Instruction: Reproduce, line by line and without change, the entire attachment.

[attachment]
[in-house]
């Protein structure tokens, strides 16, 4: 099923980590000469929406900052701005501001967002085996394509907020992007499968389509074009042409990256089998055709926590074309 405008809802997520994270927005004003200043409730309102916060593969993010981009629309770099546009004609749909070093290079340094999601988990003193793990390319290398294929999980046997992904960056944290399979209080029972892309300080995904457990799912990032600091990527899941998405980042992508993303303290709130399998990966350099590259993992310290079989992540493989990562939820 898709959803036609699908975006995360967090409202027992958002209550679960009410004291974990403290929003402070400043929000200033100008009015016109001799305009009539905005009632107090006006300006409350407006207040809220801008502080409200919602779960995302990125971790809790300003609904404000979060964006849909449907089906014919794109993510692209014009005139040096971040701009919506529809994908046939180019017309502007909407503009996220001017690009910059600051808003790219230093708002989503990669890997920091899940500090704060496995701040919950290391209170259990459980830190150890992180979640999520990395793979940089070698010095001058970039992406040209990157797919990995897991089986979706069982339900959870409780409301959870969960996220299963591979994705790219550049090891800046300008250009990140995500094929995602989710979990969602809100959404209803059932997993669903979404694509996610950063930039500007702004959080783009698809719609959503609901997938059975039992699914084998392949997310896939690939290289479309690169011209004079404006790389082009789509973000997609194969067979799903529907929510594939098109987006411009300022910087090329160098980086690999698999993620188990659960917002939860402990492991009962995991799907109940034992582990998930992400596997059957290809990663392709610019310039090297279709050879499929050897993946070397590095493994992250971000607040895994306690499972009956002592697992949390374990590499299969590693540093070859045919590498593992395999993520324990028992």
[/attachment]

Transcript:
[in-house]
């Protein structure tokens, strides 16, 4: 099923980590000469929406900052701005501001967002085996394509907020992007499968389509074009042409990256089998055709926590074309 405008809802997520994270927005004003200043409730309102916060593969993010981009629309770099546009004609749909070093290079340094999601988990003193793990390319290398294929999980046997992904960056944290399979209080029972892309300080995904457990799912990032600091990527899941998405980042992508993303303290709130399998990966350099590259993992310290079989992540493989990562939820 898709959803036609699908975006995360967090409202027992958002209550679960009410004291974990403290929003402070400043929000200033100008009015016109001799305009009539905005009632107090006006300006409350407006207040809220801008502080409200919602779960995302990125971790809790300003609904404000979060964006849909449907089906014919794109993510692209014009005139040096971040701009919506529809994908046939180019017309502007909407503009996220001017690009910059600051808003790219230093708002989503990669890997920091899940500090704060496995701040919950290391209170259990459980830190150890992180979640999520990395793979940089070698010095001058970039992406040209990157797919990995897991089986979706069982339900959870409780409301959870969960996220299963591979994705790219550049090891800046300008250009990140995500094929995602989710979990969602809100959404209803059932997993669903979404694509996610950063930039500007702004959080783009698809719609959503609901997938059975039992699914084998392949997310896939690939290289479309690169011209004079404006790389082009789509973000997609194969067979799903529907929510594939098109987006411009300022910087090329160098980086690999698999993620188990659960917002939860402990492991009962995991799907109940034992582990998930992400596997059957290809990663392709610019310039090297279709050879499929050897993946070397590095493994992250971000607040895994306690499972009956002592697992949390374990590499299969590693540093070859045919590498593992395999993520324990028992």